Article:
When it came to managing the U.S. Senate, the supposed ace in the hole for Republicans this year was supposed to be the political tremors experienced by the ten Democratic senators up for reelection in 2018 who were from states carried by Donald Trump last year. It’s not really working out that way.
So far the only controversial thing the Senate has been able to pass was the overturning of an Obama administration regulation that kept states from banning use of federal funds by Planned Parenthood. And that happened only because (a) it was under the aegis of the Congressional Review Act that prevents filibusters, (b) one ailing Republican, Johnny Isakson, arrived on the floor with a walker, and (c) Vice-President Mike Pence broke a tie vote. For all their occasional talk of bipartisanship and willingness to work with Donald Trump, Senate Democrats haven’t broken ranks yet.
It was widely thought the question of confirming Neil Gorsuch for the Supreme Court might break the mold, partially because he did well in his confirmation hearings, and partially because the Democratic leadership has signaled it will pursue an unprecedented SCOTUS filibuster, which in turn is very likely to lead to the invocation of the “nuclear option” to eliminate future SCOTUS filibusters.
So far just two of the 11 red-state Senate Democrats have indicated that they will vote to confirm Gorsuch, and they do happen to be from two states Trump carried by massive landslides, Joe Manchin of West Virginia and Heidi Heitkamp of North Dakota. Five Democrats from states carried by Trump, however, have publicly announced they will join the filibuster: Tammy Baldwin of Wisconsin, Robert Casey of Pennsylvania, Bill Nelson of Florida, and Gary Peters and Debbie Stabenow of Michigan. All but Peters are up for reelection in 2018. Nelson was the real revelation: He’s a longtime centrist who had voted for cloture when fellow Democrats sought to filibuster Samuel Alito’s confirmation in 2006, and who faces a potentially crazy-expensive reelection challenge from Governor Rick Scott next year. Call it a matter of fearing “the base” more than the opposition, or call it revenge for the GOP’s treatment of Merrick Garland, or call it a recognition that the GOP won’t cut Democrats any slack for playing pretty: Any way you slice it, there’s a new calculation Democrats seem to be making on votes like this. It may well be they’re thinking the wind may blow in a very favorable direction in this particular midterm.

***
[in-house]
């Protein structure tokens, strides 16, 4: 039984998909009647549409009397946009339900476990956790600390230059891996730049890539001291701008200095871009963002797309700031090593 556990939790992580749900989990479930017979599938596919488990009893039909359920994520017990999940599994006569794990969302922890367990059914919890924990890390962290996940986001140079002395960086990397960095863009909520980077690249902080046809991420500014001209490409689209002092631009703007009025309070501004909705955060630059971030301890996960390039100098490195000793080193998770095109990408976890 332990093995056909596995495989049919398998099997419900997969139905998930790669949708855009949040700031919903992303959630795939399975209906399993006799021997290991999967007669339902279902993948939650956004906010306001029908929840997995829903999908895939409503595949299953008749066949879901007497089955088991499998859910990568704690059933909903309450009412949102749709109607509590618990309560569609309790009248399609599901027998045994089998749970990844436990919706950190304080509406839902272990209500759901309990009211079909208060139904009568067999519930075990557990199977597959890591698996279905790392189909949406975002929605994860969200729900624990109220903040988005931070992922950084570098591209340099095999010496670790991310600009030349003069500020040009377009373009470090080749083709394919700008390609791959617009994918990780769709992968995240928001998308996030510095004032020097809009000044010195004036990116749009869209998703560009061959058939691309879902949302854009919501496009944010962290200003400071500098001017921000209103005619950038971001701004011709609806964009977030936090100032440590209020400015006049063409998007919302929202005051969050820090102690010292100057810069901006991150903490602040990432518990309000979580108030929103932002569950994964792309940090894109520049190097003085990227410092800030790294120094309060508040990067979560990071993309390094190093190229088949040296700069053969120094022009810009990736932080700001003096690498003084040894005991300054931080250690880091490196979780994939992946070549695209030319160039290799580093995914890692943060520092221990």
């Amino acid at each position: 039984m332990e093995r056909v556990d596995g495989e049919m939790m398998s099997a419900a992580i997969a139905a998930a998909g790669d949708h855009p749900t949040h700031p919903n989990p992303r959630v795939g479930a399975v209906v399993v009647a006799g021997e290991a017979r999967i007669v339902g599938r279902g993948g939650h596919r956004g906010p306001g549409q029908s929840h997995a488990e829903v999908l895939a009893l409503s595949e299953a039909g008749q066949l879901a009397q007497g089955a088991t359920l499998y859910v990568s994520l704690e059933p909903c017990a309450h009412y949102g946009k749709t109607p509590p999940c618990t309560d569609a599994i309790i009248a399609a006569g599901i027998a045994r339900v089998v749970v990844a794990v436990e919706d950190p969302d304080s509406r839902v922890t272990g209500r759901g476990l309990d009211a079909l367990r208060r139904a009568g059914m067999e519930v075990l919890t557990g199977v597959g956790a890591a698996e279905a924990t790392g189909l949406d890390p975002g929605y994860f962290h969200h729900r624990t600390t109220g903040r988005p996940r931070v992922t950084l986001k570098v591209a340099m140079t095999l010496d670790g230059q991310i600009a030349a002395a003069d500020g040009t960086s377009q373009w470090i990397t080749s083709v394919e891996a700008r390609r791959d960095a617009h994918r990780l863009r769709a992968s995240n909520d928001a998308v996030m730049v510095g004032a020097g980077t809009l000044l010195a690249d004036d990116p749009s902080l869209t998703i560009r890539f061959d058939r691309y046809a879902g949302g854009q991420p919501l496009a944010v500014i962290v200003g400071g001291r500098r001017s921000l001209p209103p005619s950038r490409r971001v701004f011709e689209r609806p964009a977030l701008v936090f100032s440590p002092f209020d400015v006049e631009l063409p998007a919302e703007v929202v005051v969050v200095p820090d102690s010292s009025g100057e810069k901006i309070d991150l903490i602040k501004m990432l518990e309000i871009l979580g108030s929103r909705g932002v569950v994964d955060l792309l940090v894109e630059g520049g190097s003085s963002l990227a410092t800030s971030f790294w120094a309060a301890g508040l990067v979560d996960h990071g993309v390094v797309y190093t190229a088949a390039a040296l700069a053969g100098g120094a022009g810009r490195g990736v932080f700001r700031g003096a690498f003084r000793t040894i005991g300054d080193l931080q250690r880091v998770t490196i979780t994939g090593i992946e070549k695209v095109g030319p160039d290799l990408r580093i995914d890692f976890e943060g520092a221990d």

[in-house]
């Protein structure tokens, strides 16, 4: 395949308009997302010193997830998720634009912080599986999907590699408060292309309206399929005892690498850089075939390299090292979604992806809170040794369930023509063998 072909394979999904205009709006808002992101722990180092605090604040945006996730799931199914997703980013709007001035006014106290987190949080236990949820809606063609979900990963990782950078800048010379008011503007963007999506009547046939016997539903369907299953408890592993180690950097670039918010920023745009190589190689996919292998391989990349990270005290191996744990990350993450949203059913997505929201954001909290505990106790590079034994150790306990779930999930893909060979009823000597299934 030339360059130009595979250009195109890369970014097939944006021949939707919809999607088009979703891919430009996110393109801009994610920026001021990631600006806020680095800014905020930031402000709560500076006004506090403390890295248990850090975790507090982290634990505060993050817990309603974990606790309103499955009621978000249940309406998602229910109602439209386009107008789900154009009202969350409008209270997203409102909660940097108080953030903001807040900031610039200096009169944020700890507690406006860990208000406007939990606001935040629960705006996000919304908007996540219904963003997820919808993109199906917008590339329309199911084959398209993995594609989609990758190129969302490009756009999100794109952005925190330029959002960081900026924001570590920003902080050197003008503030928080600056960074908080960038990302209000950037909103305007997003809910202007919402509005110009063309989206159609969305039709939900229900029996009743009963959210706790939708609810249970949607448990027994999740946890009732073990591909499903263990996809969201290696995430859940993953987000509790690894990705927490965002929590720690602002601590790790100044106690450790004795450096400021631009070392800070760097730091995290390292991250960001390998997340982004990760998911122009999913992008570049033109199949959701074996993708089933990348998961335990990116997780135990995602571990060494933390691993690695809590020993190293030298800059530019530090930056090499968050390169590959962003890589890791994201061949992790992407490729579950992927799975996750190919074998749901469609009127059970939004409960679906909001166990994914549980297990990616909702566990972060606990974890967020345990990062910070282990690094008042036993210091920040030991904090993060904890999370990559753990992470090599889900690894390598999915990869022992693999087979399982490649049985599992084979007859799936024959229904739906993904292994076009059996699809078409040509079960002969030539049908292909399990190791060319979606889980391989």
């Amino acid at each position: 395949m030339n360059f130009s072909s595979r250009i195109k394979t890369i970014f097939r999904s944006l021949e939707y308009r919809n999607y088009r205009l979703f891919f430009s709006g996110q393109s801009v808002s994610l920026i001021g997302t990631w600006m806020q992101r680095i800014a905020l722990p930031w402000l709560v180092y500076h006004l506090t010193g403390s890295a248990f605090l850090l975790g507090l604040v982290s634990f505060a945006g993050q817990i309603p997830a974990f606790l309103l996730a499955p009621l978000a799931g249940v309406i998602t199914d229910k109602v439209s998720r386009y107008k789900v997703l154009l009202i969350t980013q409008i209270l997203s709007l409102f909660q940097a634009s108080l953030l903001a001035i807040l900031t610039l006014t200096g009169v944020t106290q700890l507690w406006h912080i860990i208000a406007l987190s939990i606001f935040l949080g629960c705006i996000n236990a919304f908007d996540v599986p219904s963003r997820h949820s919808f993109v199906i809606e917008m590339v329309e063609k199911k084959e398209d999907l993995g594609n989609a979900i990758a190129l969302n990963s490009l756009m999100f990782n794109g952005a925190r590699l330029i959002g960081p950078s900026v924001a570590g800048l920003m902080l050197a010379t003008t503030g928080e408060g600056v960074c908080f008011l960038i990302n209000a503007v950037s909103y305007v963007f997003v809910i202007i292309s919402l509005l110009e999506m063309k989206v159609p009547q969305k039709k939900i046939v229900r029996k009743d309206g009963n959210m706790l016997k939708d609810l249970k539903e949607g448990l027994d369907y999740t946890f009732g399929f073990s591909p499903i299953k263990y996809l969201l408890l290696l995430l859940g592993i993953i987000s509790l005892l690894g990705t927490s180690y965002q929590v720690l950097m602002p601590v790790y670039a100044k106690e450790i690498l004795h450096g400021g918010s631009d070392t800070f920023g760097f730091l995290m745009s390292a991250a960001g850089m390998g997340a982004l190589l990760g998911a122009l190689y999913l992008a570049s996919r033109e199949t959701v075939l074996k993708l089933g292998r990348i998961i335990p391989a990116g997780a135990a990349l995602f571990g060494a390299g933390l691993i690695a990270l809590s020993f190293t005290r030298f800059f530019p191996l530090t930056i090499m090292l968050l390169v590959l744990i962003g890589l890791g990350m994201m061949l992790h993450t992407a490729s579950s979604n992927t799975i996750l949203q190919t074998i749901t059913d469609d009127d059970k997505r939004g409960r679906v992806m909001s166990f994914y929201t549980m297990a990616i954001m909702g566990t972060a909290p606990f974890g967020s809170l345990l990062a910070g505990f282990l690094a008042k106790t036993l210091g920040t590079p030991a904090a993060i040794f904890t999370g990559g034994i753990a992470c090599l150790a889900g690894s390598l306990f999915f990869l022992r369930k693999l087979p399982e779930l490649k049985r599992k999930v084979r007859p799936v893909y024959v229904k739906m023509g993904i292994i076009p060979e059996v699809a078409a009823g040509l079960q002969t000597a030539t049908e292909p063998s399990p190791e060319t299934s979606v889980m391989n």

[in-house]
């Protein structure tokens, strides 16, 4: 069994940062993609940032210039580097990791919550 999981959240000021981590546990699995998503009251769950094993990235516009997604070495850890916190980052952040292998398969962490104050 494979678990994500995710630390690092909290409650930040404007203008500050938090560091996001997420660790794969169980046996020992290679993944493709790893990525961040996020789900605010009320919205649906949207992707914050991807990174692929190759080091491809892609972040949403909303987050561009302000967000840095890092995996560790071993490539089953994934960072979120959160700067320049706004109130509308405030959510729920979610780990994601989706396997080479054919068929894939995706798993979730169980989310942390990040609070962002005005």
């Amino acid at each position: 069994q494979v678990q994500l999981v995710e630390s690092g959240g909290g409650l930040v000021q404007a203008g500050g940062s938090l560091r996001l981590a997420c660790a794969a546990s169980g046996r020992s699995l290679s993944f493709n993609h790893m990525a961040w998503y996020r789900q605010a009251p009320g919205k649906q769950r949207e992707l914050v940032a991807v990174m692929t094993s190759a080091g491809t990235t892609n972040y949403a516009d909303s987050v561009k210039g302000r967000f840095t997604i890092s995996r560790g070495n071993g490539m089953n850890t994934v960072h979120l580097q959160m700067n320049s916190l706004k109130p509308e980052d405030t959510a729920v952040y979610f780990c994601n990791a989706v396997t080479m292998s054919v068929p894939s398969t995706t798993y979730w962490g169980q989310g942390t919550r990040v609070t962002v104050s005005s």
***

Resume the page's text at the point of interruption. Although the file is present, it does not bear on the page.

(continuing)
It’s unclear, however, what is going to happen in the end, since according to the Washington Post’s whip count, 12 Democrats — including four (Sherrod Brown of Ohio, Joe Donnelly of Indiana, Claire McCaskill of Missouri, and Jon Tester of Montana) from states carried by Trump — are publicly undecided. Gorsuch needs six more votes to break the filibuster. It’s hard to imagine Brown voting to help Gorsuch get confirmed, and there is at least one blue-state senator (Pat Leahy) who has made noises about not favoring SCOTUS filibusters. So it will be close, but either way, there are few indications the GOP can regularly count on any Democratic senators, no matter where they are from and how tough a row they have to hoe in 2018. And that’s definitely a problem for a Republican Party that is having its own discipline issues of late.